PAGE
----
Spotlight on New Faculty Members
Dhruv Batra joined ECE this semester, coming from Toyota Technological Institute in Chicago, where he served as a research assistant professor. He co-authored one book and has published 29 journal and conference papers. He earned his B. Tech from Benaras Hindu University in 2005 and his M.S. and Ph.D. from Carnegie Mellon University in 2006 and 2010 respectively.
Big data is one of today’s buzzwords. We hear about big data in the fields of biology, marketing, finance, and robotics. Big data is too big for our traditional tools, and we look to experts in both software and hardware for the new tools we need to make sense of this data.
ECE assistant professor Dhruv Batra is using machine learning for computers to help humans parse these huge datasets. “My particular focus is building algorithms that don’t necessarily replace humans, but assist them in extracting meaning from data,” he explains. “They might not perform perfectly, but will give reasonable choices to a human operator.”
His specific research area is at the intersection of machine learning and computer vision. “I’m interested in helping machines understand the visual world around them,” he says. “This is particularly important for autonomous systems and image or video analysis.”
One application that Batra’s research addresses is tracking people, their stance, and their activities in videos — which may be useful in the context of surveillance. With 72 hours of video being uploaded every minute to YouTube alone, it’s impossible for a human operator to watch everything. According to Batra, “we just don’t have the algorithms today that can perform this task with a sufficiently high accuracy.” Batra is focusing on developing algorithms that will provide four or five potential detections of suspicious activity for a human operator to check. “The computer will come up with plausible hypotheses, and the human can make intelligent decisions. We can think of it as interactive intelligence, as opposed to autonomous intelligence.”
Some of Batra’s previous algorithms help users sort through images to find what they seek. Selecting one image from a collection, the user scribbles two markings: a blue one on what he or she is looking for, a red one on the background. The scribbling is not precise, but if the computer can’t come up with something reasonable based on the user’s markings, it intelligently asks for more. The computer can then pick out the relevant parts from other images and show the results to the user.
Another of Batra’s programs can assemble a 3D model based on pictures from different angles. Again, the user scribbles red on the important parts, and the computer cuts them out and creates a 3D model.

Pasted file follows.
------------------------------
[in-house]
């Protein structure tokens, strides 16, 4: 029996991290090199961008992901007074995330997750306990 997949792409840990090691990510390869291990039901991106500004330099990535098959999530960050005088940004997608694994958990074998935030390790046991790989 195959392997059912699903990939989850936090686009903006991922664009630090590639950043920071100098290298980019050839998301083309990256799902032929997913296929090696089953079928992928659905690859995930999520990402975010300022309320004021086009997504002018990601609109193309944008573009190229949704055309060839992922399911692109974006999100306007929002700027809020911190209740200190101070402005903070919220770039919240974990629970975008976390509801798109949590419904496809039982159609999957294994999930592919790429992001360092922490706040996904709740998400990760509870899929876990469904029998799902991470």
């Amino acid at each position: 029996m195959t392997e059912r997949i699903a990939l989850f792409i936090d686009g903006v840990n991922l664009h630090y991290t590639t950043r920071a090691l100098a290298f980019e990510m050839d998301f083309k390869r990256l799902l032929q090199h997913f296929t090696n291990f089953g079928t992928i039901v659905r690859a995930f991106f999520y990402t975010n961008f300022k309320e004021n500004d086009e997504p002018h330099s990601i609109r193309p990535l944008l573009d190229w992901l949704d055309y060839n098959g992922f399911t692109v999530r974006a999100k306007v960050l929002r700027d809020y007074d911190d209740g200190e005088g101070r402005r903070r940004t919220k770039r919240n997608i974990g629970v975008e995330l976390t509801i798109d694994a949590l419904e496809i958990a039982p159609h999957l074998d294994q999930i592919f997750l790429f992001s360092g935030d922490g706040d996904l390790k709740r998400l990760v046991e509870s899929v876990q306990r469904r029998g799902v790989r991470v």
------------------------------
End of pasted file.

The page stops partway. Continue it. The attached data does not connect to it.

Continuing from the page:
These problems are difficult because a computer has trouble inferring and processing information that isn’t explicitly present in an image. As an example, Batra notes that although he can’t see the chair that a person behind a desk is sitting on, he doesn’t expect that person is hovering. A computer, however, only sees a series of pixel values. What our brains understand naturally, computers do not.
A new machine learning course
Batra is teaching Introduction to Machine Learning and Perception this spring, in which students to learn how algorithms are used to identify patterns and make predictions from large quantities of data. The course is of wide interest and the roster includes students from ECE, computer science, computational biology, biomedical engineering, mechanical engineering, and industrial and systems engineering.
The course draws inspiration from real-world applications of machine learning including IBM’s Jeopardy-playing computer (Watson), Google’s self-driving car, and Microsoft’s game controller (Kinect).
Playing Jeopardy is a difficult task, according to Batra. “It’s not a clear question/answer system. Clues lead to some entity and the computer has to parse it, understand what the words mean, put it together, and do all this faster than a human.” IBM’s Watson, however, did all this and beat the human contestants.
The Google smart car has logged more than 300,000 miles of travel without driver intervention. “They do have a person sitting in the driver’s seat,” says Batra, “but my understanding is that he takes over only in the case of an emergency.” According to Batra, “this is the rise of machine learning. I want to convey this excitement to the students and teach them how to build these algorithms that deal with large quantities of data and improve performance.”
Batra also brings in a Microsoft Kinect sensor to help motivate students. “You start talking about video game controllers and you get their interest,” he says. The Kinect demonstrates how computers can understand human motion from visual data. Batra notes that although it’s not open source, “the team of researchers at Microsoft Research Cambridge, some of whom I collaborate with, have written a computer vision paper describing their approach. I teach my class the same techniques, and show them how the material they’re learning is implemented in the products they are using today.” Batra also mentions that the Kinect is such a sturdy and accurate sensor that researchers buy it as a research tool. Many undergraduates in Batra’s class are building demos based on Kinect.
The course is designed for senior undergraduate and for graduate students, but Batra is interested in offering it earlier in the curriculum, offering a similar class at the sophomore level, for example. The course is limited only by the need for students to understand linear algebra, probability, and programming.